Judgment affirmed.


BARDGETT, J., concurs in result.


[1] All statutory references are to RSMo 1969 unless otherwise indicated.

[2] The text of § 516.170 is as follows:

"If any person entitled to bring an action in sections 516.100 to 516.370 specified, at the time the cause of action accrued be either within the age of twenty-one years, or insane, or imprisoned on a criminal charge, or in execution under a sentence of a criminal court for a less term than for his natural life, such persons shall be at liberty to bring such actions within the respective times in sections 516.100 to 516.370 limited after such disability is removed. (R.S. 1939, § 1020")

[3] That portion of § 222.010 relating to suspension of civil rights and civil death of prisoners was declared unconstitutional in Thompson v. Bond, 421 F. Supp. 878 (W.D.Mo.1976). However, that does not affect the issues resolved in this case.

[4] We recognize that White v. Fawcett Publications, 324 F. Supp. 403 (W.D.Mo.1971), holds that § 516.170 is inapplicable to prisoners under federal sentence, citing Hill v. Gentry, 280 F.2d 88 (8th Cir. 1960), which, in turn, relied on Presbury v. Hull, 34 Mo. 29 (1863). Actually, Hill v. Gentry construed § 222.010 rather than § 516.170 and the same is true of Presbury v. Hull. As we have indicated, we are of the opinion that § 516.170 is not governed by the more restrictive statutory language in § 222.010, and it is our view and holding that § 516.170 is applicable to persons imprisoned in federal penal institutions.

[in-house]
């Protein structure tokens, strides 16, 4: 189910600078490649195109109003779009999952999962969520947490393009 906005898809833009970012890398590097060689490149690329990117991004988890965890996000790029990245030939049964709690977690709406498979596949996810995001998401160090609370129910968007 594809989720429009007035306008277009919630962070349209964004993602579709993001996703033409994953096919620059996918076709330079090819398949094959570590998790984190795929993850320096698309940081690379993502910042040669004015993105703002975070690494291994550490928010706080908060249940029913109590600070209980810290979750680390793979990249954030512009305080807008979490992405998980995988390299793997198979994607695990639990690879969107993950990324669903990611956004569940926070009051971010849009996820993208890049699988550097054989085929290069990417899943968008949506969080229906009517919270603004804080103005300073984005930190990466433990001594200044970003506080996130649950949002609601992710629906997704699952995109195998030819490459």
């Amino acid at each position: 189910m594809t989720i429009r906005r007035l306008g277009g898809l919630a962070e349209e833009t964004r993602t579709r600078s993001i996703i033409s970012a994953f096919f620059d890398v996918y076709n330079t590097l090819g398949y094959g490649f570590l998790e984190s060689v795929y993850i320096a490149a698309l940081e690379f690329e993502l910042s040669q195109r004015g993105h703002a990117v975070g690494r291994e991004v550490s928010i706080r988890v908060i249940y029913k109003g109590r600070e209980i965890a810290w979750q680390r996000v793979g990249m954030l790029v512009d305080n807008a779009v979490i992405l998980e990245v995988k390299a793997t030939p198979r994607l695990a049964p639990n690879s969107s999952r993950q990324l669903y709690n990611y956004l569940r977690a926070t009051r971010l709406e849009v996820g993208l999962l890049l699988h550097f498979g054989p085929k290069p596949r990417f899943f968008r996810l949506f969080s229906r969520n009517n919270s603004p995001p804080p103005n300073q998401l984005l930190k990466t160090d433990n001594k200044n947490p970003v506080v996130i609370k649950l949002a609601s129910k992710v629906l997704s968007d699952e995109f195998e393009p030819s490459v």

[5] Typical of the cases cited by plaintiff are Hendrickson v. Sears, 365 Mass. 83, 310 N.E.2d 131 (1974), Edwards v. Ford, 279 So. 2d 851 (Fla.1973), and Neel v. Magana, Olney, Levy, Cathcart & Gelfand, 6 Cal. 3d 176, 98 Cal. Rptr. 837, 491 P.2d 421 (banc 1971).

[6] Prof. Frederick Davis in his article "Tort Liability and the Statutes of Limitation", 33 Mo.L. Rev. 171 (1968), so recognizes when he states at 187-188:

"Before it can be decided whether a given action is barred by the appropriate statute of limitation, it must be determined at what time the statute began to `run'. Statutes and judicial decisions have tended to identify one of four events as `triggering' the running of the statute: the moment the defendant commits his wrong (the `wrongful act' test); the moment the plaintiff sustains substantial injury or interference (the `sustainment of injury' test); the moment that plaintiff's damages are substantially complete (the `capable of ascertainment' test); or the moment the plaintiff first becomes aware that he had been aggrieved (the so-called `discovery' test).

"The policy established by the Missouri statute adopts the third test. The running of the statute is measured from the time that the damages are complete and capable of ascertainment. * * *"

[7] See footnote 6, supra.